Yesterday a Reuters witness saw customers running out of the Aziz Istanbul restaurant in Ouagadougou as police and paramilitary gendarmerie surrounded it amid gunfire. "This is a terrorist attack," Communications Minister Remi Dandjinou told a news conference. He said the toll was provisional because the security operation was still underway.
A woman said she was in the restaurant celebrating her brother's birthday when the shooting started. "I just ran but my brother was left inside," the woman told Reuters TV as she fled the building. Burkina Faso, like other countries in West Africa, has been targeted sporadically by jihadist groups operating across Africa's Sahel.
Most attacks have been along its remote northern border region with Mali, which has seen attacks by Islamist militants for more than a decade. Thirty people were killed when gunmen attacked a restaurant and hotel in Ouagadougou in January 2016 in an incident claimed by al Qaeda in the Islamic Maghreb.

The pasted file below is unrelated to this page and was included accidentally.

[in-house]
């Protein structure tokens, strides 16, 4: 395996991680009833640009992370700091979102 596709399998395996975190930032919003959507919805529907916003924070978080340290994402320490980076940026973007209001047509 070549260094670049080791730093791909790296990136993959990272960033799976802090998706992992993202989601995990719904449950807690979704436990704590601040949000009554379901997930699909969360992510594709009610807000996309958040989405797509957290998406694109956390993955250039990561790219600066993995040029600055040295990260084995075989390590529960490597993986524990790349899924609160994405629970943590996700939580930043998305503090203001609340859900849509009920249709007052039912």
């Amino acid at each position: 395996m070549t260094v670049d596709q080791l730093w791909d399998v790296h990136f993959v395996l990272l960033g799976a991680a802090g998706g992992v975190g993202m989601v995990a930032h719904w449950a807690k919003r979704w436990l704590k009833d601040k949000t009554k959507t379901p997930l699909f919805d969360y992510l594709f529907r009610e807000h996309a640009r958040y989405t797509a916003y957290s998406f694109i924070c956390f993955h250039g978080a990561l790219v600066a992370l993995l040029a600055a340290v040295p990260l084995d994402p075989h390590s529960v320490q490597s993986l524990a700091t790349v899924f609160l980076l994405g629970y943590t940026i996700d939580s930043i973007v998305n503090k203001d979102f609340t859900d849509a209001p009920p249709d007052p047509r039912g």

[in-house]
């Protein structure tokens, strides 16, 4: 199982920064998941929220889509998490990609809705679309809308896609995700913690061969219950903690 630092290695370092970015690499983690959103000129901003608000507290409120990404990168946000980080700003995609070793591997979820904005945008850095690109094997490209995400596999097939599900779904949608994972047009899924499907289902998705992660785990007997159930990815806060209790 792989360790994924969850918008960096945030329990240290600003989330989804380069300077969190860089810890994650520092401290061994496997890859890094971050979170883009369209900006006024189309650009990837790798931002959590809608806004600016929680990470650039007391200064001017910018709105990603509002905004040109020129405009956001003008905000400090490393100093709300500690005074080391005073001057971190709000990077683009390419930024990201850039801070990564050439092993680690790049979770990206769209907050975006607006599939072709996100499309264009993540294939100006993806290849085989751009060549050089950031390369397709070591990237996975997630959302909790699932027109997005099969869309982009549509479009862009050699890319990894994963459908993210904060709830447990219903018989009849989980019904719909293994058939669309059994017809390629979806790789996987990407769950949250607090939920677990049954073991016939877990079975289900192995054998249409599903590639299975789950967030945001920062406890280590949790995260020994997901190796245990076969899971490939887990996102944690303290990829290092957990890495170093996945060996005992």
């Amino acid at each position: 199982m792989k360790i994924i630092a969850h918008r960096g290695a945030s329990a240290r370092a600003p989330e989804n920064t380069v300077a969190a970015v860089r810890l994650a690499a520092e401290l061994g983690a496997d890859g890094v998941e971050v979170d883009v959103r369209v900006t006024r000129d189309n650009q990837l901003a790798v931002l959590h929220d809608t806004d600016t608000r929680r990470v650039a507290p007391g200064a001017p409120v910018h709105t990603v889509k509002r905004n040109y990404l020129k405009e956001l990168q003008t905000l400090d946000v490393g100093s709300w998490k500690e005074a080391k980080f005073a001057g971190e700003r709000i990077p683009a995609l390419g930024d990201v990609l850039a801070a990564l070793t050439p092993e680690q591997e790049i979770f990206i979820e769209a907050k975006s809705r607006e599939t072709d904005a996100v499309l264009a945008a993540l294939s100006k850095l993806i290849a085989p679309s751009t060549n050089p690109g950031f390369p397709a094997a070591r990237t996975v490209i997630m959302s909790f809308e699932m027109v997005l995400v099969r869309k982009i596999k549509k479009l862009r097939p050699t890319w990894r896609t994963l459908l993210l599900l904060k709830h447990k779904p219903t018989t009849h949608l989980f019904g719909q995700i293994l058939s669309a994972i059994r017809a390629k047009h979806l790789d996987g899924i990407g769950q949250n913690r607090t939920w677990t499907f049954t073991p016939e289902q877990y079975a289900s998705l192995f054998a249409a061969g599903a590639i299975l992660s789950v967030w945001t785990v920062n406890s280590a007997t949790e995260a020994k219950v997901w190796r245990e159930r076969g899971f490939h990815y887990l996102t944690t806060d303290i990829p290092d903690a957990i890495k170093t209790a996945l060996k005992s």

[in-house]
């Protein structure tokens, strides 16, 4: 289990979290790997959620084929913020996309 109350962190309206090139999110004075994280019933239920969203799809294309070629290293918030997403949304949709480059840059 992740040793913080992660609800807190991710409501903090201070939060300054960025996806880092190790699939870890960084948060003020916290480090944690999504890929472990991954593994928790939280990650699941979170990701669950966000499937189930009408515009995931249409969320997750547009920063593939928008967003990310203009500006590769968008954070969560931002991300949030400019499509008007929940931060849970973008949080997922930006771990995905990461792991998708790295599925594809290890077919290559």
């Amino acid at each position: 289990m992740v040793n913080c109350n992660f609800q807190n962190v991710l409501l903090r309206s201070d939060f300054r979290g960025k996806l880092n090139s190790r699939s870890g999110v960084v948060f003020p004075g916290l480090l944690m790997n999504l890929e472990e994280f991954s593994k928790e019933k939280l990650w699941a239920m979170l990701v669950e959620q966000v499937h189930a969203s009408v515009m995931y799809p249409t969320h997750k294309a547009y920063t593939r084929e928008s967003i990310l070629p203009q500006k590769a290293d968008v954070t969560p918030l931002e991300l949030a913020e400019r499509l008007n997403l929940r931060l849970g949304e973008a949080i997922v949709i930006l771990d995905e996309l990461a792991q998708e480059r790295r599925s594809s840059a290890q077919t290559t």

A new al Qaeda-linked alliance of Malian jihadist groups claimed an attack in June that killed at least five people at a luxury Mali resort popular with Western expatriates just outside the capital, Bamako. African nations launched a new multinational military force to tackle Islamist militants in the Sahel last month, but it won't be operational until later this year and faces a budget shortfall.